TABLE 2 below shows the cooling powers in watts at different temperatures for the old sinusoidal waveforms and the new controlled waveforms and the input power needed for each of the three stage cooler.
TABLE 2______________________________________ Cooling Power Cooling Power With Constant With Sinusoidal VelocityTEMPERATURE Motion (Watts) Waveforms (Watts)______________________________________10K .33 .4125K .17 .31162K 0 .29Input Power (Watts) 49.5 54.7COP improvement with constant velocities is about 13% @ 10K.______________________________________
It can be seen that more power is required to drive the constant velocity waveforms with dwell times therebetween but the cooling power is increased so much that the increased overall efficiency provide a much improved cooler.
|Cited Patent||Filing date||Publication date||Applicant||Title|
|US2568757 *||Nov 7, 1949||Sep 25, 1951||Gilbert & Barker Mfg Co||Vibratory electric motor|
|US2657552 *||Apr 17, 1951||Nov 3, 1953||Hartford Nat Bank & Trust Co||Hot gas engine refrigerator|
|US3119940 *||May 16, 1961||Jan 28, 1964||Sperry Rand Corp||Magnetomotive actuators of the rectilinear output type|
|US3331239 *||Aug 3, 1964||Jul 18, 1967||Gen Motors Corp||Electrodynamic vibration producing apparatus|
|US3991586 *||Oct 3, 1975||Nov 16, 1976||The United States Of America As Represented By The Secretary Of The Army||Solenoid controlled cold head for a cryogenic cooler|
|US4235153 *||Nov 2, 1978||Nov 25, 1980||General Electric Company||Linear motion, electromagnetic force motor|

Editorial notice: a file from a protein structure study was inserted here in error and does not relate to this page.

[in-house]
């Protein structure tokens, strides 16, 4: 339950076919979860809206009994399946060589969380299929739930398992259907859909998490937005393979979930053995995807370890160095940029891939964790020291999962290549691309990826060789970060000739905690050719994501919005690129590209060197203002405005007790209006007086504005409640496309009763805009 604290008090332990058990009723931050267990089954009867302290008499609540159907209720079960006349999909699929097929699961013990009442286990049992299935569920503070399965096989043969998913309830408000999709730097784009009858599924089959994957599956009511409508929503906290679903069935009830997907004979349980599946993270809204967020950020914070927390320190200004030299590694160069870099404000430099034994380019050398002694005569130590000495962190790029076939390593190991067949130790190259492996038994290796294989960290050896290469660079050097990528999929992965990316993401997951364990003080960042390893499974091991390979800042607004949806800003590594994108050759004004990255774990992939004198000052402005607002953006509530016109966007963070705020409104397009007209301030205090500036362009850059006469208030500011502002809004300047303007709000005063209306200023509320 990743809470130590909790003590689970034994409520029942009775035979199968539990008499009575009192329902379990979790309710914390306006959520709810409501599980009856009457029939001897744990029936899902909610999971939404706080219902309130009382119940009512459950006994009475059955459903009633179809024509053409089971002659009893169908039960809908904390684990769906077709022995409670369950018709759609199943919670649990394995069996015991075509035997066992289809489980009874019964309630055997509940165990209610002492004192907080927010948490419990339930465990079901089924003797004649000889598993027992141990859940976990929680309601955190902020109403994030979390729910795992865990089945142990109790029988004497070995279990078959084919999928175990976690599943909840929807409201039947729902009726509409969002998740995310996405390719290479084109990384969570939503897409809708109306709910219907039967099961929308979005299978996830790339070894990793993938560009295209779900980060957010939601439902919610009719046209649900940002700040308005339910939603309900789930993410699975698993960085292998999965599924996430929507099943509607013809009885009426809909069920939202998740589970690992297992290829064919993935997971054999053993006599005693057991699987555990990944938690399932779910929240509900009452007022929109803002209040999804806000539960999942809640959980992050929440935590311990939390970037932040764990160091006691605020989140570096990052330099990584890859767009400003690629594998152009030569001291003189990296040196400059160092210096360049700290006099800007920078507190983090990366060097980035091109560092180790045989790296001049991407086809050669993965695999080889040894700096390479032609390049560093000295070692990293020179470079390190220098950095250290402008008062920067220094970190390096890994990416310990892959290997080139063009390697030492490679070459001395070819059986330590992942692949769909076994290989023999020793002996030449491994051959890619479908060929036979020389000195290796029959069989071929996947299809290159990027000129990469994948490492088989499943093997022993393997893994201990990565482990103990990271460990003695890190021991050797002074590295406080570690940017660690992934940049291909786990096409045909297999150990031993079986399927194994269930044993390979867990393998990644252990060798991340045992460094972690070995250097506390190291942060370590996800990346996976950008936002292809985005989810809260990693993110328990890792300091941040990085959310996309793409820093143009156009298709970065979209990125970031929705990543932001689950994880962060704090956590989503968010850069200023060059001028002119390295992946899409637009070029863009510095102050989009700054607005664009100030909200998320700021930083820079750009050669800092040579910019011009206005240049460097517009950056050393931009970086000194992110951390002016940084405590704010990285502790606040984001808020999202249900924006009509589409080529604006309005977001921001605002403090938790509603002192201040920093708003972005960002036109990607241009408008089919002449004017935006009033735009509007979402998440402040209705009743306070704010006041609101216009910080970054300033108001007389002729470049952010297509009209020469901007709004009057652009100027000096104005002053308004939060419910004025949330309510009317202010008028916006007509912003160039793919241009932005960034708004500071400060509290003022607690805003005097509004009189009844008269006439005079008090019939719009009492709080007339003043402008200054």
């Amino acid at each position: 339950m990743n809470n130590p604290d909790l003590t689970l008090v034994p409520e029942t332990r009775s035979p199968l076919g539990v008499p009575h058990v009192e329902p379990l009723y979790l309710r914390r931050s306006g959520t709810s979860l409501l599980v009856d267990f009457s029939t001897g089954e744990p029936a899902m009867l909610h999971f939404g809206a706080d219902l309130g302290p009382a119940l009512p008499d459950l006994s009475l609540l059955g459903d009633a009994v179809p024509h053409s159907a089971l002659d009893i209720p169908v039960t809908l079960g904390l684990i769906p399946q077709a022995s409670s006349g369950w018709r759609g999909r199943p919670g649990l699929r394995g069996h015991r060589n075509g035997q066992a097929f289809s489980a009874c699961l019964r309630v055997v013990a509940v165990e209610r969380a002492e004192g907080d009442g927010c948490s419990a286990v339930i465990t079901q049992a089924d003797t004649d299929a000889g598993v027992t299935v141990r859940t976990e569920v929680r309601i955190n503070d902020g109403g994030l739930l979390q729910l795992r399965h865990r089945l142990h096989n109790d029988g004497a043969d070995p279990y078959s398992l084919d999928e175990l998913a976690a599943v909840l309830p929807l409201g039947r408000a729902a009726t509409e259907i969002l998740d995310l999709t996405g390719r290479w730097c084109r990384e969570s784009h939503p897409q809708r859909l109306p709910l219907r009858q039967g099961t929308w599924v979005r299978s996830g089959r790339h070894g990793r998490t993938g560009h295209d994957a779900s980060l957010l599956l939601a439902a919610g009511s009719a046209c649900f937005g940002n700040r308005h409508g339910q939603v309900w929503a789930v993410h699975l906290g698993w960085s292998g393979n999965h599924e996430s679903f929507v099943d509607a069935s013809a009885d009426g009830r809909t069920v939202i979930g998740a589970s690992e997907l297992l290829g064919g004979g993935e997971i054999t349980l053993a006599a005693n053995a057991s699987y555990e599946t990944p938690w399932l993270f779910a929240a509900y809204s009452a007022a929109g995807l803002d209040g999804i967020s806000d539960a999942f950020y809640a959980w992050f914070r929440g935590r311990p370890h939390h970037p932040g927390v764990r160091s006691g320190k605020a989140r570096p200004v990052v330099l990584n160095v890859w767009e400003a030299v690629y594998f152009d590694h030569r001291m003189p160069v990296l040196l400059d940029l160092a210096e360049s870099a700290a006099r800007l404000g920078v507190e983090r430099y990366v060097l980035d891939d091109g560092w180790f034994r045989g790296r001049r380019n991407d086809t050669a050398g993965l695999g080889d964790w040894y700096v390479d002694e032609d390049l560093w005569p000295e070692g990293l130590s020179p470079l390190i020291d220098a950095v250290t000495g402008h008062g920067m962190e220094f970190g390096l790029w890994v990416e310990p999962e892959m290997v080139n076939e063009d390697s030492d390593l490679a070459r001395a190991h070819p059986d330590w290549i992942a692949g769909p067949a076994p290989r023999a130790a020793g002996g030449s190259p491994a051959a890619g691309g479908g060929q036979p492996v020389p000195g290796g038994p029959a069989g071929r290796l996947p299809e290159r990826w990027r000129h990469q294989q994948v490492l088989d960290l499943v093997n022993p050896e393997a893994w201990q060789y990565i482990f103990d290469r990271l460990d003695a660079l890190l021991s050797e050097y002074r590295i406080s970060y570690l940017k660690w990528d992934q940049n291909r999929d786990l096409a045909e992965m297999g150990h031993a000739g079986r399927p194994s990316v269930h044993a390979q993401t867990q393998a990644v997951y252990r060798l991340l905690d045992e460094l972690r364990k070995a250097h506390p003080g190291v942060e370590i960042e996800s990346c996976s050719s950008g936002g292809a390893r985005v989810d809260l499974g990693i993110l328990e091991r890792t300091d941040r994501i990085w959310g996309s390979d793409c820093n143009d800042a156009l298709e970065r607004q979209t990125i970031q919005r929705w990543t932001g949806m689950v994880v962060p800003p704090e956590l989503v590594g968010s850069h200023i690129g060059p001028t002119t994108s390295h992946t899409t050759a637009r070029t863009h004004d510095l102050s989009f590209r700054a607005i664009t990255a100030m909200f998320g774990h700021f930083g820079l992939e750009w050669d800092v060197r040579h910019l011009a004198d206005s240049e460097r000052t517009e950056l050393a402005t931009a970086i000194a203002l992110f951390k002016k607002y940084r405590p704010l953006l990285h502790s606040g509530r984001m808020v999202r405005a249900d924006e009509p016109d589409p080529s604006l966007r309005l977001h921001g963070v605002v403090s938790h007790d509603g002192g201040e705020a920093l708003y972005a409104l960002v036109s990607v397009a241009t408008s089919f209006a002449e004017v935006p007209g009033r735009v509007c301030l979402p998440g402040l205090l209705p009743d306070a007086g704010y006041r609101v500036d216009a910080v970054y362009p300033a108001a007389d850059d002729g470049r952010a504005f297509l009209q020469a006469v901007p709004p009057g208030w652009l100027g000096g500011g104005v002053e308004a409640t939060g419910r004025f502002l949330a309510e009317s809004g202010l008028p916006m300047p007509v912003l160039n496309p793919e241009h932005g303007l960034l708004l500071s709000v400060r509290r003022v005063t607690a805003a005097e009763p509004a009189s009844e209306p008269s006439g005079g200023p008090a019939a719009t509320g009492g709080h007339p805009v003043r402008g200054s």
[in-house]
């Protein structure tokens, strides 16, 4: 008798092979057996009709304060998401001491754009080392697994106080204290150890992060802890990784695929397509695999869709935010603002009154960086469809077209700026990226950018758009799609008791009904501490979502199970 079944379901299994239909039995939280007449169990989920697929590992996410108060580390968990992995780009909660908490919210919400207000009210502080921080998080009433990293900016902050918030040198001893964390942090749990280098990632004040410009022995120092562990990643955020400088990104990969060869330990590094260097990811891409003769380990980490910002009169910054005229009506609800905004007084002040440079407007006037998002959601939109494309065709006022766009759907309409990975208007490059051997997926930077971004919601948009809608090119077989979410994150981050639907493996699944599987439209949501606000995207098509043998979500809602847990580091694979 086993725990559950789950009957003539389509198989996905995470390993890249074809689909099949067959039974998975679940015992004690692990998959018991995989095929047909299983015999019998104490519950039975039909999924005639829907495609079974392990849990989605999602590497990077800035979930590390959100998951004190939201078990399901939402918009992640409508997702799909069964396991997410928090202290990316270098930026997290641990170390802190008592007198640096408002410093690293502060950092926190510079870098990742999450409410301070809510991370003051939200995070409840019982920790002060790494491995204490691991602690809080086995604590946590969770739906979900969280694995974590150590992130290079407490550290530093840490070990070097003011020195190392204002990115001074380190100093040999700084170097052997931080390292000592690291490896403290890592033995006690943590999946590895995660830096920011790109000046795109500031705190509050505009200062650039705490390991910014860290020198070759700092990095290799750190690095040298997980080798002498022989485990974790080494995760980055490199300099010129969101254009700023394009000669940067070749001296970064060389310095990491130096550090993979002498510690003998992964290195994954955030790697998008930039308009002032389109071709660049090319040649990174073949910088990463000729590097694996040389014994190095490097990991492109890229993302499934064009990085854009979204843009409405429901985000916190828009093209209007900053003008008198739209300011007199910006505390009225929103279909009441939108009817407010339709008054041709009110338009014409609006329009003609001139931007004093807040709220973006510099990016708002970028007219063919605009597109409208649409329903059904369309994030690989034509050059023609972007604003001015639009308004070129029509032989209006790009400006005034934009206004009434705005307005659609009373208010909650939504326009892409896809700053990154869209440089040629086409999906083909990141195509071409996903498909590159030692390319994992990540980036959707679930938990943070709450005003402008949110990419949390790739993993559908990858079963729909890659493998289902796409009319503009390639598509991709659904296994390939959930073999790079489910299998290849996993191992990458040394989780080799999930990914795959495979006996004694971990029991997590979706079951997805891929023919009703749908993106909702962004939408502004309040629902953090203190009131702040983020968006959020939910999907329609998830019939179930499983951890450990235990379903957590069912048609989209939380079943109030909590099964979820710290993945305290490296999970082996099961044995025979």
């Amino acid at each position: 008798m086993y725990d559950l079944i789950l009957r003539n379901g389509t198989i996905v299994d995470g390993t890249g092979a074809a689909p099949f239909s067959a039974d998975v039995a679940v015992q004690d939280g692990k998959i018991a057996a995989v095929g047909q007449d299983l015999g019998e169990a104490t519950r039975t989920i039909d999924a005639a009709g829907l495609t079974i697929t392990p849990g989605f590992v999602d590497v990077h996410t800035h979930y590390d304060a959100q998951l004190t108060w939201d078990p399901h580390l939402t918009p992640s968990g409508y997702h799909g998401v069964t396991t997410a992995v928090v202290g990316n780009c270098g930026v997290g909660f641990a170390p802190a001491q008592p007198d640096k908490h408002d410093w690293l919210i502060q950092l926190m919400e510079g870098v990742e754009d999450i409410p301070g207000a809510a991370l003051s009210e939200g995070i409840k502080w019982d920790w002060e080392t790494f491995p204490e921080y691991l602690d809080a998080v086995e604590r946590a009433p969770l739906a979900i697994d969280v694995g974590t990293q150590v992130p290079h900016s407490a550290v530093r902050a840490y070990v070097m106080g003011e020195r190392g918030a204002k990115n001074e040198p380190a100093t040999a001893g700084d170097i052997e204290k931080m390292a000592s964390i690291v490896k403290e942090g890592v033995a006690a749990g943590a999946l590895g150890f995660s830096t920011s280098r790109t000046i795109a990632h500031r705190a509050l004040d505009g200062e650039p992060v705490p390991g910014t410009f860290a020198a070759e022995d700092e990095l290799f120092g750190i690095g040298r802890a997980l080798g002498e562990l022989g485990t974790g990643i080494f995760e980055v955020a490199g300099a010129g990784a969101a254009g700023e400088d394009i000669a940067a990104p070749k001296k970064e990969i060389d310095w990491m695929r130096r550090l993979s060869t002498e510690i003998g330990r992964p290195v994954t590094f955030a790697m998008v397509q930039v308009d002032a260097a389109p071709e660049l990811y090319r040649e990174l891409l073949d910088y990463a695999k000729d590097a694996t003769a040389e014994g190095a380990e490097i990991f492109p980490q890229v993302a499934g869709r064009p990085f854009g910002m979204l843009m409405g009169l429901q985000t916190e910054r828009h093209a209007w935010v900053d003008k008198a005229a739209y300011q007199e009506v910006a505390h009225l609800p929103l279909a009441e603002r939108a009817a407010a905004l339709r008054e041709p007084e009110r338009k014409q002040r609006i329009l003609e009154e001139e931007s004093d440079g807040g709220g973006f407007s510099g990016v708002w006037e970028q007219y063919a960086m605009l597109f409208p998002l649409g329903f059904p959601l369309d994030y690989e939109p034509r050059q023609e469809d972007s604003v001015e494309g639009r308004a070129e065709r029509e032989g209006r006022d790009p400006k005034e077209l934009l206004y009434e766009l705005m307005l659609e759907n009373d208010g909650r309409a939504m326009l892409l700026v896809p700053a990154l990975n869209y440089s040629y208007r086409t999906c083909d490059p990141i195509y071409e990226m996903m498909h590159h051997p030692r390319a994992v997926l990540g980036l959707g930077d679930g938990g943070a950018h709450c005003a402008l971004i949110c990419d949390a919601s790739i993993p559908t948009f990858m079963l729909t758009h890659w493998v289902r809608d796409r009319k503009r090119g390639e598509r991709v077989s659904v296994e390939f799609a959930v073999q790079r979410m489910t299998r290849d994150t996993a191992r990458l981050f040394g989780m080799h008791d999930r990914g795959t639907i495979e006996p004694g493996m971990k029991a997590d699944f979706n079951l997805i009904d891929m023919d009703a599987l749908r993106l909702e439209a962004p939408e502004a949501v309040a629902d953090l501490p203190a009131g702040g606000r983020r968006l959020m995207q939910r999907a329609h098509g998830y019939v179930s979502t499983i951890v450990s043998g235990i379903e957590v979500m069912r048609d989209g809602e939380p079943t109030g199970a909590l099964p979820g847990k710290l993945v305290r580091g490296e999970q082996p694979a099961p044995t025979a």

|US4362024 *||Jan 22, 1981||Dec 7, 1982||Oerlikon-Buhrle U.S.A. Inc.||Pneumatically operated refrigerator with self-regulating valve|
|Citing Patent||Filing date||Publication date||Applicant||Title|
|US4534176 *||Mar 23, 1984||Aug 13, 1985||The United States Of America As Represented By The Secretary Of The Army||Linear resonance cryogenic cooler|
|US4543793 *||Mar 15, 1984||Oct 1, 1985||Helix Technology Corporation||Electronic control of cryogenic refrigerators|
|US4610143 *||Dec 18, 1984||Sep 9, 1986||North American Philips Corporation||Long life vibration canceller having a gas spring|
|US4619112 *||Oct 29, 1985||Oct 28, 1986||Colgate Thermodynamics Co.||Stirling cycle machine|
|US4664685 *||Nov 19, 1985||May 12, 1987||Helix Technology Corporation||Linear drive motor control in a cryogenic refrigerator|
|US4667477 *||Mar 28, 1985||May 26, 1987||Hitachi, Ltd.||Cryopump and method of operating same|
|US4825660 *||May 27, 1987||May 2, 1989||Aisin Seiki Kabushiki Kaisha||Cryogenic refrigerator|
|US4879876 *||Feb 3, 1989||Nov 14, 1989||Robertson Warren A||Cryogenic refrigeration apparatus|
|US4902952 *||May 17, 1989||Feb 20, 1990||British Aerospace Public Limited Company||Cooling apparatus|
|US4912932 *||Sep 14, 1987||Apr 3, 1990||Cryodynamics, Inc.||Unloader valve for cryogenic refrigerator|
|US5018357 *||Mar 1, 1990||May 28, 1991||Helix Technology Corporation||Temperature control system for a cryogenic refrigeration|